The building services industry is based on engineering principles applied to the construction of buildings and the built environment. In many ways, building services are responsible for the man-made environment in which we live and work, and for the environmental condition of the planet in relation to it.
Its origins as a science and technology are well known, such as Archimedes’ use of the spiral to move water or the concept of floor heating in Roman palaces. More recently, it has evolved in response to population growth and expectations for comfortable housing, convenience, and healthy home and work environments. The industry is vast in scope in that it encompasses a wide variety of occupations and trades.
The Building Services Handbook was first published almost 30 years ago as Essential Building Services and Equipment by Fred Hall. Since then, under a new title, the content has been regularly expanded, updated, and revised, maintaining the original content with simple illustrations, clear text, tables and graphs, calculations, and references for further study. Used in conjunction with the Building Construction Handbook, this book is an essential reference not only for the building trades, but for all students taking building services or construction-related courses.
Building services encompasses a wide variety of occupations and specialties, the scope of which cannot be contained in one comprehensive book. This book is a learning resource that introduces students to the aspects of service most commonly encountered in existing and new buildings.
This book is a learning resource that introduces aspects of service most commonly encountered in existing and new buildings. This book is neither prescriptive or extensive. A library of texts and reference materials is needed to fully develop this subject. Many excellent specialized books exist for this purpose. As a Handbook As a handbook, this book is intended to help the reader understand and appreciate the importance of building services. And understand the importance of the following.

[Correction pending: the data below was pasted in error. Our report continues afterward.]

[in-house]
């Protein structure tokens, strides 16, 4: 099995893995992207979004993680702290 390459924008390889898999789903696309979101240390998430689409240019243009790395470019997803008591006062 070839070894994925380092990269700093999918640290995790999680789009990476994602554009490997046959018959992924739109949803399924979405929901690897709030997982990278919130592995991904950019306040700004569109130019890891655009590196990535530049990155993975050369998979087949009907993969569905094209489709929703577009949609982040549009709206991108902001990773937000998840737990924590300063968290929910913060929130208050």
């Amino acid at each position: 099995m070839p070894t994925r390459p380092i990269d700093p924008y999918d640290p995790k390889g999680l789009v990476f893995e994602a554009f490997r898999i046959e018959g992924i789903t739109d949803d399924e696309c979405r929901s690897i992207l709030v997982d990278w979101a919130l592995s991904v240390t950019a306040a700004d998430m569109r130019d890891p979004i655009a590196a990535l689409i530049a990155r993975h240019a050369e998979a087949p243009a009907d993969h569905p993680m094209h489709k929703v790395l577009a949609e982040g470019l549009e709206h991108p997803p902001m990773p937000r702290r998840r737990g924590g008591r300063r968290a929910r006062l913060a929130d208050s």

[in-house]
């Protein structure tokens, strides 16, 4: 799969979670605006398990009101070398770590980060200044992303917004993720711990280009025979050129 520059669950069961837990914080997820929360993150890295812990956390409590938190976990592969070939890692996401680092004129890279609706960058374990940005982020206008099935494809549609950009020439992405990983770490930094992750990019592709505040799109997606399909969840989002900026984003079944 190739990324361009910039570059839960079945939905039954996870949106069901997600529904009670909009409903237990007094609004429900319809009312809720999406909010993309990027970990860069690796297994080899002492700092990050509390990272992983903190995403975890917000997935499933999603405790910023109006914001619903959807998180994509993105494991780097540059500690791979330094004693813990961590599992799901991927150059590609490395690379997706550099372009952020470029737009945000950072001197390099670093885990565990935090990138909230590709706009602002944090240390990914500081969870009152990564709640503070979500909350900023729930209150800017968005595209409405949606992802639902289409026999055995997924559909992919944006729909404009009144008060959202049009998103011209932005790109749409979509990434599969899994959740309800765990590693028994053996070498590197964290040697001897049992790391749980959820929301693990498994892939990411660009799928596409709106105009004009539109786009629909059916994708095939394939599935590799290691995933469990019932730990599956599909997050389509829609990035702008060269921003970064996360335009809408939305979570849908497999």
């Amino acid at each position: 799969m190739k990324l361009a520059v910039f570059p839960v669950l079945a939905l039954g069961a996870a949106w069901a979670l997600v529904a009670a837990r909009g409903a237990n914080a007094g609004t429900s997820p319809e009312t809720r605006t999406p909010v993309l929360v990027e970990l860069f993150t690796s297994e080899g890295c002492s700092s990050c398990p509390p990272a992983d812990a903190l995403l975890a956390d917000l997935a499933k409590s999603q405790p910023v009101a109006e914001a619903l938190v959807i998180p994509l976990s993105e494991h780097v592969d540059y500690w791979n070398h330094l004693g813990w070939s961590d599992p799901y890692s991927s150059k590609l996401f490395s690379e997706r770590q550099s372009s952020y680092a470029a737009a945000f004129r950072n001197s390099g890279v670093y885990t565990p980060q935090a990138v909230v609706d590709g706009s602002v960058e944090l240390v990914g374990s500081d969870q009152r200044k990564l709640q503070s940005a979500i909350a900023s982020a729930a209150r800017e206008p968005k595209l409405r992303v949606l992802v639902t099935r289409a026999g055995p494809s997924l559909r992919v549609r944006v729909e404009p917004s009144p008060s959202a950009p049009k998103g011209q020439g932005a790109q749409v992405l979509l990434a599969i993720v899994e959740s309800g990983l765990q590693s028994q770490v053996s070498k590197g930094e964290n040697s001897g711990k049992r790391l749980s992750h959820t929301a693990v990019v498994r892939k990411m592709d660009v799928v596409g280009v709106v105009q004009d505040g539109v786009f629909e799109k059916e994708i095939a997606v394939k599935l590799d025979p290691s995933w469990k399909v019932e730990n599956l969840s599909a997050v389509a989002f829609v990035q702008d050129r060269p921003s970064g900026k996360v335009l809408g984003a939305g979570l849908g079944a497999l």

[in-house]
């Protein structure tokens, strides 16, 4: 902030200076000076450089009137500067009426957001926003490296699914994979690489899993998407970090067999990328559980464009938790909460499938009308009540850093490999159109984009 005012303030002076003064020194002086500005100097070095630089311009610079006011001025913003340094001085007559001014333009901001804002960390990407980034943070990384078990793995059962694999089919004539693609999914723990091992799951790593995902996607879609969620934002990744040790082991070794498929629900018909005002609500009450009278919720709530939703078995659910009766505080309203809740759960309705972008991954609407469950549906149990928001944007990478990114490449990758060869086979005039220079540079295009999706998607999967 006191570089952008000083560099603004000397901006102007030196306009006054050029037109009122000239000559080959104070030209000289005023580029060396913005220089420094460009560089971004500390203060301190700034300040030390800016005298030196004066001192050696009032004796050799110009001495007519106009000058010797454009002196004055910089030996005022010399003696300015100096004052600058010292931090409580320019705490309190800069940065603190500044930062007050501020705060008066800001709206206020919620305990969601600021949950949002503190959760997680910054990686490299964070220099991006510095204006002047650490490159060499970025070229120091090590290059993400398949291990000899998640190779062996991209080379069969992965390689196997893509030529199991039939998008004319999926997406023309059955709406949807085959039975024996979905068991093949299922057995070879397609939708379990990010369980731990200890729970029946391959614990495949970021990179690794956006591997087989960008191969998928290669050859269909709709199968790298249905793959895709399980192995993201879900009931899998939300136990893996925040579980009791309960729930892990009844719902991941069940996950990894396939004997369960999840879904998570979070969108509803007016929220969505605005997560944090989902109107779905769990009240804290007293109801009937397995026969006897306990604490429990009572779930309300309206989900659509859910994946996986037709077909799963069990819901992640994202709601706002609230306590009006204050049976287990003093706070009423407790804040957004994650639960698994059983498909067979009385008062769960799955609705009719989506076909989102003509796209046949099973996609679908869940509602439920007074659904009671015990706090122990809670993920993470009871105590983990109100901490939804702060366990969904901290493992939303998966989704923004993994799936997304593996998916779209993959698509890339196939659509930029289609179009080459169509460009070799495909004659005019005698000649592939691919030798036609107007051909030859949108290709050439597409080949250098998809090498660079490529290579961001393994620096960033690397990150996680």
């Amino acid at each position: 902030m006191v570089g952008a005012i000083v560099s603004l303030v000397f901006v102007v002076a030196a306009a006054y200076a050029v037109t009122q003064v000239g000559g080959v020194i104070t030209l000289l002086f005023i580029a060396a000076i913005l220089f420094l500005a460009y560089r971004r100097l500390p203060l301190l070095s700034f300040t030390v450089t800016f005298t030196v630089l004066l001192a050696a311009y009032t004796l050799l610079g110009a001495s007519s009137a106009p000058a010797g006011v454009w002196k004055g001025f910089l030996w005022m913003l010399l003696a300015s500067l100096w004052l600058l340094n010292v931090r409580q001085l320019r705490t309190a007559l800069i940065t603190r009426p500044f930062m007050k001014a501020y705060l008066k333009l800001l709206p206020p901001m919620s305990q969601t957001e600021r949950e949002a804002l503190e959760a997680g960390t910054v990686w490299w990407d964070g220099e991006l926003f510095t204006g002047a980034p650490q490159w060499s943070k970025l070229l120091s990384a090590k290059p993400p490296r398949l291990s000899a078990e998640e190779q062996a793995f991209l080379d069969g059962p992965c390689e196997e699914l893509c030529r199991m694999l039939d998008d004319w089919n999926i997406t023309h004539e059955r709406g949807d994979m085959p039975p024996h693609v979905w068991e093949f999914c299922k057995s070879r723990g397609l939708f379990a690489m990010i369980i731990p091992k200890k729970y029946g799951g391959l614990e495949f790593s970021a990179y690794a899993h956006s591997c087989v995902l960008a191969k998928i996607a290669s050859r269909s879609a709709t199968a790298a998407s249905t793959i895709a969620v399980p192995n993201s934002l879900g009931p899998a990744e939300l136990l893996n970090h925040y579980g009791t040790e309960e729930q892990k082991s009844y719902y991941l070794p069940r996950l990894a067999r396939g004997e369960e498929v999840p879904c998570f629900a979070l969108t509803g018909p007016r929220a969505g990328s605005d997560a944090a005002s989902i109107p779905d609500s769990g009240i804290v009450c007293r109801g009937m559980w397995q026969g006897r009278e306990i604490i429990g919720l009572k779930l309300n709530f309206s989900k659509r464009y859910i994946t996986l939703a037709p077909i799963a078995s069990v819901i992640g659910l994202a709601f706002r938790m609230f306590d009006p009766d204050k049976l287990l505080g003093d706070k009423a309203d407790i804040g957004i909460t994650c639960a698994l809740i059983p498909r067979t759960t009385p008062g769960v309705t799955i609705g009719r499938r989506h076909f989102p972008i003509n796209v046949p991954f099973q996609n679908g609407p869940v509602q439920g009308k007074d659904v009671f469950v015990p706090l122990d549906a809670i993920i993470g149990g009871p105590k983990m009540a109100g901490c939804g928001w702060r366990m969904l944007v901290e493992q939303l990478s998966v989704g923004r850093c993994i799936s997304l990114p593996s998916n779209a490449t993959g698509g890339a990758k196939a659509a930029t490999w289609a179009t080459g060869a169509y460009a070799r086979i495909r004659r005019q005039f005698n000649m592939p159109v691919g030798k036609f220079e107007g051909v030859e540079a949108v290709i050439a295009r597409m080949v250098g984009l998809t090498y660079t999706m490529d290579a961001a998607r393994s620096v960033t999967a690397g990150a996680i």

Building services are the dynamics in a static structure. They provide facilities for day lighting, comfort, movement, communication, and convenience. The impact of services in a modern building can be measured against the amount of space they occupy and the cost of their installation and subsequent maintenance.
In terms of space, one out of every six floors, or more than15% of the building’s volume, is attributable to accommodating cables, ducts, pipes, etc. It is not uncommon for the share of construction capital costs for highly serviced buildings, such as hospitals and sports centers, to exceed 75%. In atypical modern office building, about 50% of the construction budget is spent on services.